10. Forte, J.G., Davies, R.E. 1964. Relation between hydrogen ion secretion and oxygen uptake by gastric mucosa.Am. J. Physiol. 206:218–222PubMedGoogle Scholar
  11. Frizzell, R.A., Nellans, H.N., Rose, R.C., Markscheid-Kaspi, L., Schultz, S.G. 1973. Intracellular Cl concentrations and influxes across the brush border of rabbit ileum.Am. J. Physiol. 224:328–337PubMedGoogle Scholar
  12. Goldman, D.E. 1943. Potential, impedance and rectification in membranes.J. Gen. Physiol. 27:37–60Google Scholar
  13. Hogben, C.A.M. 1965. The natural history of the isolated bullfrog gastric mucosa.Fed Proc 24:1353–1359PubMedGoogle Scholar
  14. Maetz, J. 1976. Transport of ions and water across the epithelium of fish gills. In: Lung liquids. Ciba Foundation Symposium.38:133–155Google Scholar
  15. Ramos, M.M.P., Ellory, J.C. 1981. Na and Cl transport across the isolated anterior intestine of the PlaicePleuronectes platessa. J. Exp. Biol. (in press) Google Scholar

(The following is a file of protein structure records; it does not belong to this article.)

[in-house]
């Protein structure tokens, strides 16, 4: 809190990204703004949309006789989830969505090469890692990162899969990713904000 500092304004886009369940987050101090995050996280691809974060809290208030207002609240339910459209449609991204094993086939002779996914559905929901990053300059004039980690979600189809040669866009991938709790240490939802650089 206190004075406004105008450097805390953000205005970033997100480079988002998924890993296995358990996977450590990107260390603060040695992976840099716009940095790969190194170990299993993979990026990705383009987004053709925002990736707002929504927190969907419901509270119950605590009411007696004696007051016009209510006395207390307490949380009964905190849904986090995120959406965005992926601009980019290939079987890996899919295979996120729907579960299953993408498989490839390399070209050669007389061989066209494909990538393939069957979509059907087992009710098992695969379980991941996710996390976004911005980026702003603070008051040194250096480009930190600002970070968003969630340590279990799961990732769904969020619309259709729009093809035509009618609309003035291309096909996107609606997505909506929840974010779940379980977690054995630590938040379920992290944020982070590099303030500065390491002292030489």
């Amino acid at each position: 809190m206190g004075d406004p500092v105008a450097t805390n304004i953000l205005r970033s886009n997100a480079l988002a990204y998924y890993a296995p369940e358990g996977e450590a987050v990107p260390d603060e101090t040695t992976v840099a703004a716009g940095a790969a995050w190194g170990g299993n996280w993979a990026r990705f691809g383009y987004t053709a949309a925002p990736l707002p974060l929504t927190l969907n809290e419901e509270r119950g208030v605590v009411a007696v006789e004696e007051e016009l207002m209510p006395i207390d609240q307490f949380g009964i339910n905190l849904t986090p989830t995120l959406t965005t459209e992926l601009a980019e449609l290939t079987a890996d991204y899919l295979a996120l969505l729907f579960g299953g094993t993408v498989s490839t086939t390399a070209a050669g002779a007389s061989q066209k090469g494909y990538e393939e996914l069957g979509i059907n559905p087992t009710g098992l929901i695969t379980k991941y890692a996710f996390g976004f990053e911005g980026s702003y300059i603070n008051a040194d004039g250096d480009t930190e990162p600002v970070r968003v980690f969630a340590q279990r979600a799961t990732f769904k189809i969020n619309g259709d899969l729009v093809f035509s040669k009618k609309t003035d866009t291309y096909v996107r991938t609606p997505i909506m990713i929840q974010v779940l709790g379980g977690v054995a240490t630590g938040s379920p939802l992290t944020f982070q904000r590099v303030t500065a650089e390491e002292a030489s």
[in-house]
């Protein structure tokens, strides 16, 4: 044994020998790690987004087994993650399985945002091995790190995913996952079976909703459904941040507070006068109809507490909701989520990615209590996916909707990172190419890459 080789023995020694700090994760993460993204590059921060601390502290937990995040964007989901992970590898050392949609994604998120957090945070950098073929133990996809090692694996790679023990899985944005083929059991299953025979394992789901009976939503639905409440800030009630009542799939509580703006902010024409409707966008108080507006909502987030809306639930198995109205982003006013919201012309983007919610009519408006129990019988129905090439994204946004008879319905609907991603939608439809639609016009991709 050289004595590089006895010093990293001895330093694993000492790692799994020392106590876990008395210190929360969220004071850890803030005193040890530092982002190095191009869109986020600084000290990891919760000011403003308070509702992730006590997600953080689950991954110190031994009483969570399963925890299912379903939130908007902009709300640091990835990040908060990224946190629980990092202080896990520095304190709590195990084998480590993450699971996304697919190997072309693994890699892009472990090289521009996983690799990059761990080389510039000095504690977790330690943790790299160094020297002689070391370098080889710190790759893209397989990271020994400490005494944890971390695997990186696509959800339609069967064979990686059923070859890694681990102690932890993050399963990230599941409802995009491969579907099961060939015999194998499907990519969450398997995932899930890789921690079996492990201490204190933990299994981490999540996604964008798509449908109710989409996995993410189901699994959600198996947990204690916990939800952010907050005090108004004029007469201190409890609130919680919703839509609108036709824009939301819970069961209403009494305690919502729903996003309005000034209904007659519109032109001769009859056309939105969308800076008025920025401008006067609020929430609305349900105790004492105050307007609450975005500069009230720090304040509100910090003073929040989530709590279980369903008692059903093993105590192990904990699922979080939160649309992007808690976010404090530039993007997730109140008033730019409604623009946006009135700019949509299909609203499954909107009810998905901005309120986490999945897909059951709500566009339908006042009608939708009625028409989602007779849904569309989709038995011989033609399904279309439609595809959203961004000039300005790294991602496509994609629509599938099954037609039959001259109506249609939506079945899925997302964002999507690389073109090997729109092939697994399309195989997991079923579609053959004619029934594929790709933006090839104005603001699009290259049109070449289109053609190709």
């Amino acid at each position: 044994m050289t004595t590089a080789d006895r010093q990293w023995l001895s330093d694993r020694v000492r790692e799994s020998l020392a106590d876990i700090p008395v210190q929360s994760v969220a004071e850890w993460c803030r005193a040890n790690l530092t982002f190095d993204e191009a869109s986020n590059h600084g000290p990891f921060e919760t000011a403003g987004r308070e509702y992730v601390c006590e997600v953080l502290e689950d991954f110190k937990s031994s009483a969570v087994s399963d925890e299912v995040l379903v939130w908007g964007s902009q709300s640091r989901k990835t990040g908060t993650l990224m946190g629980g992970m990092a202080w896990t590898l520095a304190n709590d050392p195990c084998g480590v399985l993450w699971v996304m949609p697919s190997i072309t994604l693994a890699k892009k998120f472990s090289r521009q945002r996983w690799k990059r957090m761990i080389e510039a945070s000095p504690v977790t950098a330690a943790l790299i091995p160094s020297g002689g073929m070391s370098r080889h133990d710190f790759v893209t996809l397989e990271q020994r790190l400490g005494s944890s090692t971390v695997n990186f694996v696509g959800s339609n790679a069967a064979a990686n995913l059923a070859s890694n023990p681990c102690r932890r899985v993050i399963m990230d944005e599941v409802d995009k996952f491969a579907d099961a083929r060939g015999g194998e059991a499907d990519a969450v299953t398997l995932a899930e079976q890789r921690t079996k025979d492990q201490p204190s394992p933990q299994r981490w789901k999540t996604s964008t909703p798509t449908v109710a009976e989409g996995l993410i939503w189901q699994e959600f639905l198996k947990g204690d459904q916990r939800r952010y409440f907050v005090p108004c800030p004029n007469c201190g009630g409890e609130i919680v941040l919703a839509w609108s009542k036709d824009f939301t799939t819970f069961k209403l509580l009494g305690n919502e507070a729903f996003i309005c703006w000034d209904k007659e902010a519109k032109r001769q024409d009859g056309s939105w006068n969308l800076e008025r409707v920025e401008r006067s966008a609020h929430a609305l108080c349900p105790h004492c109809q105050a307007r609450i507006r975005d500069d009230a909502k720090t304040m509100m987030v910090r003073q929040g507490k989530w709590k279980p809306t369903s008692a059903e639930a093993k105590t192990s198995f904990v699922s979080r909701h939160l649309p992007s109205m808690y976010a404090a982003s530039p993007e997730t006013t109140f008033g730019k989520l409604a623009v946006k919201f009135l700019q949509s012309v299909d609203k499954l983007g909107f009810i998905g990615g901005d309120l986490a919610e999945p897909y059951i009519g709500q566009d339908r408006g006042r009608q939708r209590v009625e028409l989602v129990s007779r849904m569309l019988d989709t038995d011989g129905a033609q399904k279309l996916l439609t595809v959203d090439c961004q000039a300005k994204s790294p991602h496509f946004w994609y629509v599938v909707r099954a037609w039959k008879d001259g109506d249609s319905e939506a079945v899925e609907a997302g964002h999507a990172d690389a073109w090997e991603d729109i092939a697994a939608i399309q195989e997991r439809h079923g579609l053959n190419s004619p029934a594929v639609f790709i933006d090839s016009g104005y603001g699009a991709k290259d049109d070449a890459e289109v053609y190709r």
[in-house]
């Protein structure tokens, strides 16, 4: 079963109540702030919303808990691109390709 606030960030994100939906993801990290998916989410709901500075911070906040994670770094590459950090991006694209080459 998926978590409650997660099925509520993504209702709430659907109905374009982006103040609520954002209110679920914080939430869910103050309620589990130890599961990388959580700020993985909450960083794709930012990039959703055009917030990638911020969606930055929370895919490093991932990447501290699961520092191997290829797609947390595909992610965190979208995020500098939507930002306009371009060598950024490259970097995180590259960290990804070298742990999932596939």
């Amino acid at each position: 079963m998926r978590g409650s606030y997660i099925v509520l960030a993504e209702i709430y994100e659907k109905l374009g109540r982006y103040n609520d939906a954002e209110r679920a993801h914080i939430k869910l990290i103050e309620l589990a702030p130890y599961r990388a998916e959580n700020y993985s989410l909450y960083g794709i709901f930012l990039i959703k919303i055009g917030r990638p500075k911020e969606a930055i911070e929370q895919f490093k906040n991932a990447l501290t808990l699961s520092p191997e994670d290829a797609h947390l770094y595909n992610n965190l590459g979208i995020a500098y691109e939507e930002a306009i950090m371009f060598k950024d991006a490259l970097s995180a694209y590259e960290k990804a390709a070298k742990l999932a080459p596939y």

16. Renzis, G. de. 1975. The branchial chloride pump in the goldfishCarassius auratus: Relationship between Cl/HCO3 and Cl/Cl exchange and the effect of thiocyanate.J. Exp. Biol. 63:587–602PubMedGoogle Scholar
  17. Renzis, G. de, Bornancin, M. 1977. A Cl/HCO3 ATPase in the gills ofCarassius auratus. Its inhibition by thiocyanate.Biochim. Biophys. Acta 467:192–207PubMedGoogle Scholar
  18. Sachs, G, Collier, R.H., Pacificio, A., Shoemaker, R.L., Zweig, R.A., Hirschowitz, B.I. 1969. Action of thiocyanate on gastric mucosain vitro.Biochim. Biophys. Acta 173:509–517PubMedGoogle Scholar